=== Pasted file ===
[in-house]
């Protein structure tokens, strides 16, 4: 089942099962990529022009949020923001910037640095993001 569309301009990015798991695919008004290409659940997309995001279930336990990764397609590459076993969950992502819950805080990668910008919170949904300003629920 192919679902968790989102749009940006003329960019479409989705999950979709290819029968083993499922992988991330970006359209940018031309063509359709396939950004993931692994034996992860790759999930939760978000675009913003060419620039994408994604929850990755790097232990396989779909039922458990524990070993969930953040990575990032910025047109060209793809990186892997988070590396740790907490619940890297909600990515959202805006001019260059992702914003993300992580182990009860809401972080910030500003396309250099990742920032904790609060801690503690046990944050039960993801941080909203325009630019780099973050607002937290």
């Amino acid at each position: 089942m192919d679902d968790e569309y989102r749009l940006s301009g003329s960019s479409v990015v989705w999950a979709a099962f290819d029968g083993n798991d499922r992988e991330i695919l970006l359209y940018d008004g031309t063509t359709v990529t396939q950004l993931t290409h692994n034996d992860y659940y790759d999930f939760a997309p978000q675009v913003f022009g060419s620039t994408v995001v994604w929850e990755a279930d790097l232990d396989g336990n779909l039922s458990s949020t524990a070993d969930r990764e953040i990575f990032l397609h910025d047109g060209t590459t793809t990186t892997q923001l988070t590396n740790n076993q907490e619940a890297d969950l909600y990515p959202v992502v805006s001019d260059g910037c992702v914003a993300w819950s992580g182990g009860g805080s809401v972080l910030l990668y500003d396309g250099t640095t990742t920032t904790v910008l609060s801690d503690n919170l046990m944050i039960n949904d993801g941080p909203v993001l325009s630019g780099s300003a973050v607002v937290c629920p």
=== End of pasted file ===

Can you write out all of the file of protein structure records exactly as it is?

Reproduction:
[in-house]
């Protein structure tokens, strides 16, 4: 089942099962990529022009949020923001910037640095993001 569309301009990015798991695919008004290409659940997309995001279930336990990764397609590459076993969950992502819950805080990668910008919170949904300003629920 192919679902968790989102749009940006003329960019479409989705999950979709290819029968083993499922992988991330970006359209940018031309063509359709396939950004993931692994034996992860790759999930939760978000675009913003060419620039994408994604929850990755790097232990396989779909039922458990524990070993969930953040990575990032910025047109060209793809990186892997988070590396740790907490619940890297909600990515959202805006001019260059992702914003993300992580182990009860809401972080910030500003396309250099990742920032904790609060801690503690046990944050039960993801941080909203325009630019780099973050607002937290």
């Amino acid at each position: 089942m192919d679902d968790e569309y989102r749009l940006s301009g003329s960019s479409v990015v989705w999950a979709a099962f290819d029968g083993n798991d499922r992988e991330i695919l970006l359209y940018d008004g031309t063509t359709v990529t396939q950004l993931t290409h692994n034996d992860y659940y790759d999930f939760a997309p978000q675009v913003f022009g060419s620039t994408v995001v994604w929850e990755a279930d790097l232990d396989g336990n779909l039922s458990s949020t524990a070993d969930r990764e953040i990575f990032l397609h910025d047109g060209t590459t793809t990186t892997q923001l988070t590396n740790n076993q907490e619940a890297d969950l909600y990515p959202v992502v805006s001019d260059g910037c992702v914003a993300w819950s992580g182990g009860g805080s809401v972080l910030l990668y500003d396309g250099t640095t990742t920032t904790v910008l609060s801690d503690n919170l046990m944050i039960n949904d993801g941080p909203v993001l325009s630019g780099s300003a973050v607002v937290c629920p």